There are thousands of stand-alone Metamorph programs in the field today, and over time we have received many requests by application developers who would like to be able to embed our searching technology inside their particular application. It has taken us a long time to figure out how to provide a simple and clean method to provide a solution to their problems. We have tried to make it as easy as possible while providing the maximum power and flexibility.
All of the code that comprises Metamorph has been written in ANSI compliant 'C' Language. The source code to the API (only) is provided to the programmer for reference and modification. Metamorph has currently been compiled and tested on 22 different UNIX platforms, MS-DOS, and IBM MVS. The API can be ported by Thunderstone to almost any Machine/OS that has an ANSI compliant 'C' compiler.
The set of calls in the API are structured in a fashion similar to
fopen(), fclose(), ftell(), and
gets(), standard library
functions. And just like you can have multiple files open at the
same time, you can open as many simultaneous Metamorph queries as
needed. (One reason you might do this is to have a different
search in effect for two different fields of the same record.)
The API itself allows the software engineer to conduct a Metamorph search through any buffer or file that might contain text. There are two data structures that are directly involved with the API:
APICP /* this structure contains all the control parameters */
MMAPI /* this structure is passed around to the API calls */
The APICP structure contains all the default parameters required by the API. It is separate from the MMAPI structure so that its contents can be easily manipulated by the developer. An APICP contains the following information:
Usually the developer will have no need to modify the contents of this structure more than one time to tailor it to their application, but in some applications it will be very desirable to be able to modify its contents dynamically. Two calls are provided that handle the manipulation of this structure:
APICP * openapicp(void) /* returns an APICP pointer */
APICP * closeapicp(APICP *cp) /* always returns a NULL pointer */
openapicp() function creates a structure that contains a set
of default parameters and then returns a pointer to it. The
closapicp() function cleans up and releases the memory allocated
openapicp() function. Between these two calls the
application developer may modify any of the contents of the APICP
There are five function calls that are associated with the actual API retrieval function; they are as follows:
MMAPI *openmmapi(char *query,APICP *cp)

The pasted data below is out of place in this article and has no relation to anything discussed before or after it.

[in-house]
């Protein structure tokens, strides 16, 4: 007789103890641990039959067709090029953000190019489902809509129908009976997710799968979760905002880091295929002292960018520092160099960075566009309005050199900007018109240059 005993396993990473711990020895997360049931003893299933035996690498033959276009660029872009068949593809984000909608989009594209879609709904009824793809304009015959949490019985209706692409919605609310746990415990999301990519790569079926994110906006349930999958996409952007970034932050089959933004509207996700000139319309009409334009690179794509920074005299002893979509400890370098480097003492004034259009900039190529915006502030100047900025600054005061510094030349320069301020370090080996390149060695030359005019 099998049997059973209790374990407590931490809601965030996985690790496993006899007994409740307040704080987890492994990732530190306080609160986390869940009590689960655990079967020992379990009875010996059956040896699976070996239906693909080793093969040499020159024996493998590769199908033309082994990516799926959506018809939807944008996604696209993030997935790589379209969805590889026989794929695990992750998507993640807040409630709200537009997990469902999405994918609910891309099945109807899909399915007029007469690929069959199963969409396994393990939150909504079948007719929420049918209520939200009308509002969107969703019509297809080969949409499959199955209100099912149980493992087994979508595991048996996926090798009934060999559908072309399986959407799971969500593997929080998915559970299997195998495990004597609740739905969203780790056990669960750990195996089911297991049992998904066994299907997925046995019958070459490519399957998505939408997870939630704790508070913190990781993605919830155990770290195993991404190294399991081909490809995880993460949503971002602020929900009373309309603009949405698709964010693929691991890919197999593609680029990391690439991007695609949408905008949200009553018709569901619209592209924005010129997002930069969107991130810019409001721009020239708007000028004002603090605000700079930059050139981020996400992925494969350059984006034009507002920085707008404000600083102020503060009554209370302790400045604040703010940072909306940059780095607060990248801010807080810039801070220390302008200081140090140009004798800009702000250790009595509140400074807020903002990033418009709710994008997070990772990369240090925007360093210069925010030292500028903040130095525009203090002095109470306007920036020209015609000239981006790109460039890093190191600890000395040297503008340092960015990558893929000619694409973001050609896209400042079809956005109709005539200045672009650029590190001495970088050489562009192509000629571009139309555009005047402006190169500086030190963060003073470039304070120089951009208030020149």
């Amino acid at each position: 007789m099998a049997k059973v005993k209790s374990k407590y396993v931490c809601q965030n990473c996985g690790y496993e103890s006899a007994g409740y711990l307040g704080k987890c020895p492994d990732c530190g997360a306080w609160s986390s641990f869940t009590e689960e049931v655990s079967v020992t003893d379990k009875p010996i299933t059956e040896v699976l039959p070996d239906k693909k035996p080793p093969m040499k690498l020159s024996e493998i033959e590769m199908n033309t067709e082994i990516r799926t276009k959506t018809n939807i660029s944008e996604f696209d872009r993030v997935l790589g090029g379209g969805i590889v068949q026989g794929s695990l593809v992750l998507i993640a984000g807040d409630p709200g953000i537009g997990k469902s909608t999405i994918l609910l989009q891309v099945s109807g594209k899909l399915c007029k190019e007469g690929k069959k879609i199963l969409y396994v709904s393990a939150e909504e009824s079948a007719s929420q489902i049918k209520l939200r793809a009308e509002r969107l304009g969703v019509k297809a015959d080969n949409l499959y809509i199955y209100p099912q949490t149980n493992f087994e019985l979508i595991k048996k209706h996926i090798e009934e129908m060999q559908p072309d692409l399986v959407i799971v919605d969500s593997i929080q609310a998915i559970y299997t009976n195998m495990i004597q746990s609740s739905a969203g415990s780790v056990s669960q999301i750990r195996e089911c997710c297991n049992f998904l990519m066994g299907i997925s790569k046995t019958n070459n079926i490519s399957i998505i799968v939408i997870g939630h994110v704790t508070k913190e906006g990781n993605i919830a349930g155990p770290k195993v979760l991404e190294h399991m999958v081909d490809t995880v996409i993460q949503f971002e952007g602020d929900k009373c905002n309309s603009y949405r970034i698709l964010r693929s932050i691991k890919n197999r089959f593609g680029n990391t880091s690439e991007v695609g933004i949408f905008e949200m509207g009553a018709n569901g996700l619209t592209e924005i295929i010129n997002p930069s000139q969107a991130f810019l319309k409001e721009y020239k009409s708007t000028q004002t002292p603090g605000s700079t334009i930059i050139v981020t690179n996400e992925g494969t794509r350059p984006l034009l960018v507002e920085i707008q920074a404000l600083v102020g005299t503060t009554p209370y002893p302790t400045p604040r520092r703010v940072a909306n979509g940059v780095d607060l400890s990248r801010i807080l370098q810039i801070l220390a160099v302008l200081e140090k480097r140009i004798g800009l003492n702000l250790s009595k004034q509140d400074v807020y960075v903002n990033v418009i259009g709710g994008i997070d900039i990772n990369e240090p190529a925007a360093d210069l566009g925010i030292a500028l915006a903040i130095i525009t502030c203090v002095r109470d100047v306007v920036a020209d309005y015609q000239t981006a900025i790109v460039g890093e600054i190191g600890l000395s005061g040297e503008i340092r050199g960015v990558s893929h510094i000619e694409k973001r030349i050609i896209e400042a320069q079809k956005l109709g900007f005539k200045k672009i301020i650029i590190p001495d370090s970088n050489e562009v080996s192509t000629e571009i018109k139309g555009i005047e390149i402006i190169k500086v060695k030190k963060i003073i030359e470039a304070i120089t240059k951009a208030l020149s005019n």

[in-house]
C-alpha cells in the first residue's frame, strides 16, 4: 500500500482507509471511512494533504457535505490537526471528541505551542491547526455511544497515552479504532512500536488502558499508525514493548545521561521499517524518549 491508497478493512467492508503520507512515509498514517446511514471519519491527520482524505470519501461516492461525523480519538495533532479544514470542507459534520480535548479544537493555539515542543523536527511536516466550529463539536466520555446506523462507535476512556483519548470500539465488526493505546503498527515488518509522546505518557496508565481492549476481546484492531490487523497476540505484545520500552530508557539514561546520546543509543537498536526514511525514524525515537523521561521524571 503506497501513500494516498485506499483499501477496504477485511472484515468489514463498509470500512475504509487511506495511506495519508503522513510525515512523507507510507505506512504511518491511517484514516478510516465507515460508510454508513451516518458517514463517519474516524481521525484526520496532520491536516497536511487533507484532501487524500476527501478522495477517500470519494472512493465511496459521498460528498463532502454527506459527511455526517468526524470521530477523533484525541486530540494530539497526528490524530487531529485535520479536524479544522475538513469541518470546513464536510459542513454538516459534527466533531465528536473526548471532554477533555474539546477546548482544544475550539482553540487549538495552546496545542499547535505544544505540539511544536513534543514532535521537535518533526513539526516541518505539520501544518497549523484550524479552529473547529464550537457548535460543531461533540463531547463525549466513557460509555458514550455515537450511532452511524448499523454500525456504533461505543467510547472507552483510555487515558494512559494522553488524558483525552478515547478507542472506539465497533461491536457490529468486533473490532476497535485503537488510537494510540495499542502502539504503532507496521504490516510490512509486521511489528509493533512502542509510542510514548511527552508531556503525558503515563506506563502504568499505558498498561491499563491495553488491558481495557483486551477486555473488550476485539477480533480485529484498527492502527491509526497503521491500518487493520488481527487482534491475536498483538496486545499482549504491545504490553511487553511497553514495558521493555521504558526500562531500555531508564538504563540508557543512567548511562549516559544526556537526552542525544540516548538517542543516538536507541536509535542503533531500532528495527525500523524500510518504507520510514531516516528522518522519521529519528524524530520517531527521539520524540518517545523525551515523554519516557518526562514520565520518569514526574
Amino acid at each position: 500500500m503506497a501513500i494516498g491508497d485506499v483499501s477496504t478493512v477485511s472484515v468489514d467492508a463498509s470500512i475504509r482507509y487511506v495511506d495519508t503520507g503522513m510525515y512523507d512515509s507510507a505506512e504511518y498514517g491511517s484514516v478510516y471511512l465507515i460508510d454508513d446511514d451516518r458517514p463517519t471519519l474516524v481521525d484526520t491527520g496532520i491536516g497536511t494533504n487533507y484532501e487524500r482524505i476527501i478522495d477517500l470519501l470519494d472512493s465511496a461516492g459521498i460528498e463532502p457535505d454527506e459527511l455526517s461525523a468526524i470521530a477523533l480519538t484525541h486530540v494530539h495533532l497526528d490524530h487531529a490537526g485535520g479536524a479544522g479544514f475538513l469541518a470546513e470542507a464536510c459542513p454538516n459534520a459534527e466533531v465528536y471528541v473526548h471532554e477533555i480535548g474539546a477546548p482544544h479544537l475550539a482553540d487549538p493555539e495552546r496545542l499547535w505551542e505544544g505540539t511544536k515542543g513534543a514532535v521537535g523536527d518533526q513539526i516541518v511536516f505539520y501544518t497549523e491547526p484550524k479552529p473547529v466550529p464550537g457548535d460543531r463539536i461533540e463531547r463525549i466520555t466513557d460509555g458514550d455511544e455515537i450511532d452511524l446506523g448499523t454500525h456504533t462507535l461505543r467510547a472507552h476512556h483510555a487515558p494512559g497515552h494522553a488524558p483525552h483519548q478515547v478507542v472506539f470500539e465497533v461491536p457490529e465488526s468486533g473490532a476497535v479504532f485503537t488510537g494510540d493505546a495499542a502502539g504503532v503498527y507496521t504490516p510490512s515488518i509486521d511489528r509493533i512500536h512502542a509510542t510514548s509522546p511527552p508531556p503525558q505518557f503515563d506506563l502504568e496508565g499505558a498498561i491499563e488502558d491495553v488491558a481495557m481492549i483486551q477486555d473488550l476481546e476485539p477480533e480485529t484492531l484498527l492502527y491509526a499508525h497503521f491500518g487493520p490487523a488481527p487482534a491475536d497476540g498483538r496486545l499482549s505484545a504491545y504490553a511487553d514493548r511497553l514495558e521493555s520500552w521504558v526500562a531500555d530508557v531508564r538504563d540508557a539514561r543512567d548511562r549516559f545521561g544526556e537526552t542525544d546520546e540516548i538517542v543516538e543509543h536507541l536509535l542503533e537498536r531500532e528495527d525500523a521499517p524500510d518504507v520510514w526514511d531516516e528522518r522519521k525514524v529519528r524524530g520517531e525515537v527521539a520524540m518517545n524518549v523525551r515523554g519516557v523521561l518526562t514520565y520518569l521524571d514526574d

int setmmapi(MMAPI *mm,char *query)
char *getmmapi(MMAPI *mm, char *buf, char *endofbuf, int operation)
int infommapi(MMAPI *mm, int index, char **what, char **where,
MMAPI *closemmapi(MMAPI *mm)
openmmapi() function takes the set of default parameters from
the APICP structure and builds an MMAPI structure that is ready to
be manipulated by the other four functions. It returns a pointer
to this structure.
setmmapi() function is passed a standard Metamorph query (see
examples) and does all the processing required to get the API
ready to perform a search that will match the query. If the
application program wishes to, it can define a function that will
be called by the
setmmapi() function to perform editing of the
word lists and query items before the initialization is completed
(this is not required).
getmmapi() function performs the actual search of the data.
All that is required is to pass the
getmmapi() function the
beginning and ending locations of the data to be searched. There
are two operations that may be performed with the
CONTINUESEARCH. Because there may be multiple
hits within a single buffer, the
search-new-buf command tells the
API to locate the first hit, and then by using successive calls
with the command
continue-search you will locate all the remaining
hits in the buffer.
infommapi() function returns information about a hit to the
caller; it will give the following information:
closemmapi() function cleans up and releases the memory
allocated by the
The last of the important calls in the API is the function that reads data in from files. While your application may not require this function, if files are being read in as text streams the use of this function is mandated.
int rdmmapi(char *buf,int n,FILE *fh,MMAPI *mm)
This function works very much like
fread() with one important
exception; it guarantees that a hit will not be broken across a
buffer boundary. The way it works is as follows:
fread() for the number of requested bytes is performed.
rdmmapi()searches backwards from the end of the buffer for an occurrence of the ending delimiter regular-expression.
fseek()can be performed or not.)